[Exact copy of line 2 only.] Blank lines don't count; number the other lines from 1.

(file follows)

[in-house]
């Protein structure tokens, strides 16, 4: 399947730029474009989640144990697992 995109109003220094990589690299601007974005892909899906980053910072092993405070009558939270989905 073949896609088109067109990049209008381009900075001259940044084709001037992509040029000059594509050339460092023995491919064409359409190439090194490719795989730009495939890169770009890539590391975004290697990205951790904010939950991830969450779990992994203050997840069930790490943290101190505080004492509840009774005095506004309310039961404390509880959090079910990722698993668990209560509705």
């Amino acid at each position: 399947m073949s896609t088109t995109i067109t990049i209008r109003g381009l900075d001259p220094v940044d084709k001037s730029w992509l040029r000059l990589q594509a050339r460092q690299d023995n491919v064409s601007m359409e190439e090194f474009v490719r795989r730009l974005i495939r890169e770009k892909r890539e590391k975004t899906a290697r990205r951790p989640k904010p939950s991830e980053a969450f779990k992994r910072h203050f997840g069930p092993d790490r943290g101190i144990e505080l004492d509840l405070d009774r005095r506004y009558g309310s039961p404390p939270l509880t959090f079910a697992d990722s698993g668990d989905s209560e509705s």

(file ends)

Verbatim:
């Protein structure tokens, strides 16, 4: 399947730029474009989640144990697992 995109109003220094990589690299601007974005892909899906980053910072092993405070009558939270989905 073949896609088109067109990049209008381009900075001259940044084709001037992509040029000059594509050339460092023995491919064409359409190439090194490719795989730009495939890169770009890539590391975004290697990205951790904010939950991830969450779990992994203050997840069930790490943290101190505080004492509840009774005095506004309310039961404390509880959090079910990722698993668990209560509705």